Andrew brought the script to Theatre Unleashed and it was a perfect match. When Jenn and Greg Crafts decide to do something, it gets DONE — they are tireless and supportive. I can’t believe how quickly this show became a reality. And once this was a Theatre Unleashed project, that meant we were part of a community, not only of great actors, but people were suddenly available and willing to help with everything from finding props to operating a boom mic on our video shoots. In an industry that can be cutthroat and self-obsessed, this whole experience has been a jolt to my heart of the kind of kinship theater can create.
Rider Strong with Theatre Unleashed Managing Director Gregory Crafts at rehearsal for Never Ever Land.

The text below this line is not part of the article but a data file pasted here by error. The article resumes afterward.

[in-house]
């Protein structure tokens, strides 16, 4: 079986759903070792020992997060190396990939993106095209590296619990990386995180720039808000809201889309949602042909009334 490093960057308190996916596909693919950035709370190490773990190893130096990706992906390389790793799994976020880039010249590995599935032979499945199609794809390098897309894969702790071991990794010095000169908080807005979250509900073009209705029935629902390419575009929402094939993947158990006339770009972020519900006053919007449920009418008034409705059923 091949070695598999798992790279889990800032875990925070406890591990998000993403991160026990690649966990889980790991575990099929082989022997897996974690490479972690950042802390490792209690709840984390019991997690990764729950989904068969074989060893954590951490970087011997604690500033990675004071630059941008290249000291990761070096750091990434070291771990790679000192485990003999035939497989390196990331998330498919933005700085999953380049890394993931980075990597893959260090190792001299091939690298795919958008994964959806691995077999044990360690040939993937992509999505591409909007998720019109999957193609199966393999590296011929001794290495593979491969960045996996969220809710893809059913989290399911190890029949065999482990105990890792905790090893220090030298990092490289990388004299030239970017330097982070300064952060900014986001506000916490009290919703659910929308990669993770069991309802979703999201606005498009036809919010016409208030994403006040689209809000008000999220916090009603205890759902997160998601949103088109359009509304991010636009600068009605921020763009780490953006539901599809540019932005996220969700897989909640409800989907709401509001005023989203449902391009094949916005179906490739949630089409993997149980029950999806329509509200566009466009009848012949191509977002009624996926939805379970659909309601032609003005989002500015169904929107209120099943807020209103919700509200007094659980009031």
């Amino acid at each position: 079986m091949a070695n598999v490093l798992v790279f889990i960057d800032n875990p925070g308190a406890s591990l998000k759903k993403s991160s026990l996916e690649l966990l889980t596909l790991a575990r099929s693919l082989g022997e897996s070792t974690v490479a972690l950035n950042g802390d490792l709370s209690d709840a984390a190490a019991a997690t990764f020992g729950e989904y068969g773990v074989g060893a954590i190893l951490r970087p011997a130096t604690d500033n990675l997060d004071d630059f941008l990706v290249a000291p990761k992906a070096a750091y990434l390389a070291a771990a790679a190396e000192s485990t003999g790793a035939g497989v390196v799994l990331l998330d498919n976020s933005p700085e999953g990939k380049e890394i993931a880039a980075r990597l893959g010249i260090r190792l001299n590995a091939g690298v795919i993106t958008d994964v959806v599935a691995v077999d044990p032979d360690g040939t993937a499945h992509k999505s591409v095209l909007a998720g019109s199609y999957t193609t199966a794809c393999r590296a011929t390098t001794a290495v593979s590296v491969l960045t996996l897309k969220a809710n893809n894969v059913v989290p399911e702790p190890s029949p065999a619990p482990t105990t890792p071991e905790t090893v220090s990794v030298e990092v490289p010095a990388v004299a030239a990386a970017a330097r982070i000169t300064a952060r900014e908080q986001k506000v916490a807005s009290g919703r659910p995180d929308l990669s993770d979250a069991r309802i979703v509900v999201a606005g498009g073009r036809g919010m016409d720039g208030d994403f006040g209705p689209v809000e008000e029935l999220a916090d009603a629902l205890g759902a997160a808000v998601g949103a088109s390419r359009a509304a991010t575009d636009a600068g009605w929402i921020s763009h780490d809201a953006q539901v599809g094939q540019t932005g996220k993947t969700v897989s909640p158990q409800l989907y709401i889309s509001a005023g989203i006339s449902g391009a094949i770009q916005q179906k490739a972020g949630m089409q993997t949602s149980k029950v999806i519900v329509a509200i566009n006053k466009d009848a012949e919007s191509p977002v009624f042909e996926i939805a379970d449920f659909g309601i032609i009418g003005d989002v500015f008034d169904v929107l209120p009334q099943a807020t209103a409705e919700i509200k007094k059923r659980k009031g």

TU: What else would you like us to know?
RS: I’m fine! My family’s fine! Seriously, this is dark subject matter, and yes, as a kid, I definitely tiptoed some pitfalls. I never fell in. Never Ever Land was a chance to peer over the edges, and tremble.
Tell us a bit about your character. What have you learned about them in this process? What’s most fascinating about their personalities? What makes them tick?
Charles Babbage is fascinating! He was brilliant and famous in his time, and yet he struggled to finish many of his greatest inventions (such as the Analytical Engine). I’ve been interested in what caused that – was it fear of seeing how his creations would fare once they were actually put to use? Or was he simply too ahead of his time? I also love the letters he exchanged with Ada Lovelace. You can really see how much he cares about her in the way he writes.
Jessie Sherman as Ada Lovelace and Alex Knox as Charles Babbage in Ada and the Engine by Lauren Gunderson. Photo by Matt Kamimura.